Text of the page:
# Multivariate Taylor's Theorem

## Motivation

This short post derives Taylor’s Theorem for multivariate functions by employing Taylor’s Theorem in a single variable.

## Derivation

Let $f : \mathbb{R}^d \rightarrow \mathbb{R}$. For vectors $x$ and $v$ in $\mathbb{R}^d$, define $g : \mathbb{R} \rightarrow \mathbb{R}$ by $g(t) = f(x + tv)$. If $g$ is $K$ times differentiable at zero, Taylor’s theorem in 1d tells us

$\label{eq:1d}\tag{1} f(x + tv) = g(t) = \sum_{k = 0}^K \frac{t^k}{k!} g^{(k)}(0) + o(t^K) \text{ as } t \rightarrow 0.$

Suppose

$\label{eq:derivative}\tag{2} g^{(k)}(t) = \sum_{i_1, \ldots, i_k} v_{i_1} \cdots v_{i_k} \frac{\partial^k f}{\partial x_{i_1} \cdots x_{i_k}}(x + tv).$

By chain rule,

$g^{(k + 1)}(t) = \sum_{i_1, \ldots, i_k} v_{i_1} \cdots v_{i_k} \left \langle v, \nabla \left[ \frac{\partial^k f}{\partial x_{i_1} \cdots x_{i_k}} \right] (x + tv) \right \rangle.$

Simplifying, we arrive at \eqref{eq:derivative} with $k$ replaced by $k + 1$. Since \eqref{eq:derivative} is trivially satisfied at $k = 1$, it follows by induction that \eqref{eq:derivative} holds for all positive integers $k$.

The form \eqref{eq:derivative} is redundant since, assuming the conditions of Clairaut’s theorem, partial derivatives commute (e.g., $f_{x_1 x_2} = f_{x_2 x_1}$). For a multi-index $\alpha = (\alpha_1, \ldots, \alpha_d)$ in $\mathbb{Z}^d_{\geq 0}$, define $|\alpha| = \alpha_1 + \cdots + \alpha_d$ and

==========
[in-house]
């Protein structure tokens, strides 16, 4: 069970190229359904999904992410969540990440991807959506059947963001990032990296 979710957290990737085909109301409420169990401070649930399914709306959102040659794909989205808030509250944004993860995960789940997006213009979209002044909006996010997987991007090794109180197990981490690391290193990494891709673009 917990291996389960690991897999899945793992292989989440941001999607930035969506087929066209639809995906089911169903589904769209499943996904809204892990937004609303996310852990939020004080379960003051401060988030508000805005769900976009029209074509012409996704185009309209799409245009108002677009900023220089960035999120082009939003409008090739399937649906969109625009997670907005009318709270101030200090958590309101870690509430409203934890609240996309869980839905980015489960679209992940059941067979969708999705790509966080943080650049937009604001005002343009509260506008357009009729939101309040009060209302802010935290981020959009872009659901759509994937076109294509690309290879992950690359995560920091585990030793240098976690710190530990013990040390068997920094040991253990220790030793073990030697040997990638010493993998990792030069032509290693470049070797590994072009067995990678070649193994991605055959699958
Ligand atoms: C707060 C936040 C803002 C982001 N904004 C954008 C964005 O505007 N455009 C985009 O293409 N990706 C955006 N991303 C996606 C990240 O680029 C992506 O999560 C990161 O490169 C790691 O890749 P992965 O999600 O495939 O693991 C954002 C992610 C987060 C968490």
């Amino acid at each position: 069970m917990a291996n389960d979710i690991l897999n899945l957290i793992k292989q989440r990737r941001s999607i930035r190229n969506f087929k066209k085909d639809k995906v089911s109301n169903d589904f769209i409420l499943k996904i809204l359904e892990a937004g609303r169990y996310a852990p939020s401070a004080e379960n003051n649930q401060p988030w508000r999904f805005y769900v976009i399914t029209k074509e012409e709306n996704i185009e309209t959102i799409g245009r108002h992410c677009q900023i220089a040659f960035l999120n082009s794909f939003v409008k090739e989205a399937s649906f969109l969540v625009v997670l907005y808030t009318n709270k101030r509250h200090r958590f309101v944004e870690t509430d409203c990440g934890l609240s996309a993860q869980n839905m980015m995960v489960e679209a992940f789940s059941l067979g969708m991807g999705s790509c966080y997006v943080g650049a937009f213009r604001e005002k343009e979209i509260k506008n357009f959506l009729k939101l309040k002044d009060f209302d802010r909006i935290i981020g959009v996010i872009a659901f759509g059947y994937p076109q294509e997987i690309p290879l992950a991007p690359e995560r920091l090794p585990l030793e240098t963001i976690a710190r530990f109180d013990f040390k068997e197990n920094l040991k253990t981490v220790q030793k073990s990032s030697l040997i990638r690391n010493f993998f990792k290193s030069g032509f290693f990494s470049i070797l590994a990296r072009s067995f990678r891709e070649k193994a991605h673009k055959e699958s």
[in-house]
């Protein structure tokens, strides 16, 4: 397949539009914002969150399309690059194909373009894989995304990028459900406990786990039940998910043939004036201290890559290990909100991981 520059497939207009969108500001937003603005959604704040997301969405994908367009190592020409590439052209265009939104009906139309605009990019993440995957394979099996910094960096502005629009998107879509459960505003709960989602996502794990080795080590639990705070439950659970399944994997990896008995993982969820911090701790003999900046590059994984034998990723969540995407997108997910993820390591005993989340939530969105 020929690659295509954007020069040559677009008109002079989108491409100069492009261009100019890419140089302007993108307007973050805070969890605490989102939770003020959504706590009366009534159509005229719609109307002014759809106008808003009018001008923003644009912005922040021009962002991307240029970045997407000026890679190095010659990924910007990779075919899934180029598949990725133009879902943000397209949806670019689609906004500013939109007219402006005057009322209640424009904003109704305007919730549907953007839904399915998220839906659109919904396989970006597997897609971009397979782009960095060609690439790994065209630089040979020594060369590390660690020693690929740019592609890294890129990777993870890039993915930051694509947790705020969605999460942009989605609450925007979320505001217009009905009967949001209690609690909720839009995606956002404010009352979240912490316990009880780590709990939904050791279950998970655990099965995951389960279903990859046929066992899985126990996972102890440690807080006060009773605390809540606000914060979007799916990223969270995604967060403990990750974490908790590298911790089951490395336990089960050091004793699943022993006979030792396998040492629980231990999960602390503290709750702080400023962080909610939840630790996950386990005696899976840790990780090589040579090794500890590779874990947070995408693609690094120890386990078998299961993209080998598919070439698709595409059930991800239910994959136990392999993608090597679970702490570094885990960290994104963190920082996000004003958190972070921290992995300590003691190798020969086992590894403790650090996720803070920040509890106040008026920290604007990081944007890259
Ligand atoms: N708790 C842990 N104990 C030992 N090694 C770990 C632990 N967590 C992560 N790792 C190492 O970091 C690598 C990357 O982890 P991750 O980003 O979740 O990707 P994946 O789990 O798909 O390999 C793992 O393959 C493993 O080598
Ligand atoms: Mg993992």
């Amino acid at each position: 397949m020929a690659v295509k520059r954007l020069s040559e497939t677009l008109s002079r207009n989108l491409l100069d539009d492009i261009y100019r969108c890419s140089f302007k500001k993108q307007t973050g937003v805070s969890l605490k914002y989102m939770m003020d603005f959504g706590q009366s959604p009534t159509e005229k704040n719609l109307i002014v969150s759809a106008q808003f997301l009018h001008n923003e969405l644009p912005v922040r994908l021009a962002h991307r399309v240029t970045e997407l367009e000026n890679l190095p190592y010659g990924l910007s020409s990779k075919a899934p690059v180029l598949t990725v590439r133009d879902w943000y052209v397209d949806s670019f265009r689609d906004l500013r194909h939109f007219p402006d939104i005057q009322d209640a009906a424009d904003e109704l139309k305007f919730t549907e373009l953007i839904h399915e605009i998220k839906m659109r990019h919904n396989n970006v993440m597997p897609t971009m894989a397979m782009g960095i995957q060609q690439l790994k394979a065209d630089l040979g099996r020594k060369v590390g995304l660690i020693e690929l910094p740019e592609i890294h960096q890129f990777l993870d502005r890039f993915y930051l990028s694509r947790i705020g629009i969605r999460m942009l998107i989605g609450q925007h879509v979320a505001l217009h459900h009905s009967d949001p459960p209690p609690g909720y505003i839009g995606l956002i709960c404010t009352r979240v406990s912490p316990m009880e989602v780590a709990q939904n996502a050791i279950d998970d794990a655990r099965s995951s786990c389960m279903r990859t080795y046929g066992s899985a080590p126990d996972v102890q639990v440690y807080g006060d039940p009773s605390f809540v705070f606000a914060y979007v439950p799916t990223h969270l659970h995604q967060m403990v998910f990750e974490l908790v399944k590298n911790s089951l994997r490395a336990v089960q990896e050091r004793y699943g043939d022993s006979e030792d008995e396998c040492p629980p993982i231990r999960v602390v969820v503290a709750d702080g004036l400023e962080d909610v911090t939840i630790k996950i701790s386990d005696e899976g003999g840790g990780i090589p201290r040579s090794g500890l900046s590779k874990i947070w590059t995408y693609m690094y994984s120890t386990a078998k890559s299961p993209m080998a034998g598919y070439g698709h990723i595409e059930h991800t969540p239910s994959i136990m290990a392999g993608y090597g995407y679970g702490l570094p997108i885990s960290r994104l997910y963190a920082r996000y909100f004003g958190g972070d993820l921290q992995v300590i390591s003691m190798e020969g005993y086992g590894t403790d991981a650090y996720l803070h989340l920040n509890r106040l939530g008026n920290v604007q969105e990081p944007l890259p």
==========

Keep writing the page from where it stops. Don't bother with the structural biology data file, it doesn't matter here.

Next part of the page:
$D^\alpha f = \frac{\partial^{|\alpha|} f}{\partial x_1^{\alpha_1} \cdots \partial x_d^{\alpha_d}}.$

With this notation we can write \eqref{eq:derivative} as

$g^{(k)}(t) = \sum_{|\alpha| = k} \frac{k!}{\alpha_1! \cdots \alpha_d!} v_1^{\alpha_1} \cdots v_d^{\alpha_d} D^\alpha f(x + tv).$

Substituting this into \eqref{eq:1d}, we obtain the desired Taylor polynomial:

$f(x + tv) = \sum_{k = 0}^K t^k \sum_{|\alpha| = k} \frac{1}{\alpha_1! \cdots \alpha_d!} v_1^{\alpha_1} \cdots v_d^{\alpha_d} D^\alpha f(x) + o(t^K) \text{ as } t \rightarrow 0$

## Remainder

If, in addition, $g$ is $K + 1$ times differentiable, we can extend the Cauchy or Lagrange form of the remainder term to the multivariate setting. For example, the Lagrange form is

$o(t^K) = \frac{t^{K + 1}}{\left( K + 1 \right)!} g^{(K + 1)}(\theta)$

where $\theta$ is some number between zero and $t$. Substituting \eqref{eq:derivative} into the above, we can obtain by triangle inequality, the (loose) bound

$o(t^K) \leq \frac{ \left( d \left| t \right| \left \Vert v \right \Vert_\infty \right)^{K + 1} }{\left( K + 1 \right)!} \max_{|\alpha| = K + 1} \left |D^\alpha f(x + \theta v) \right|.$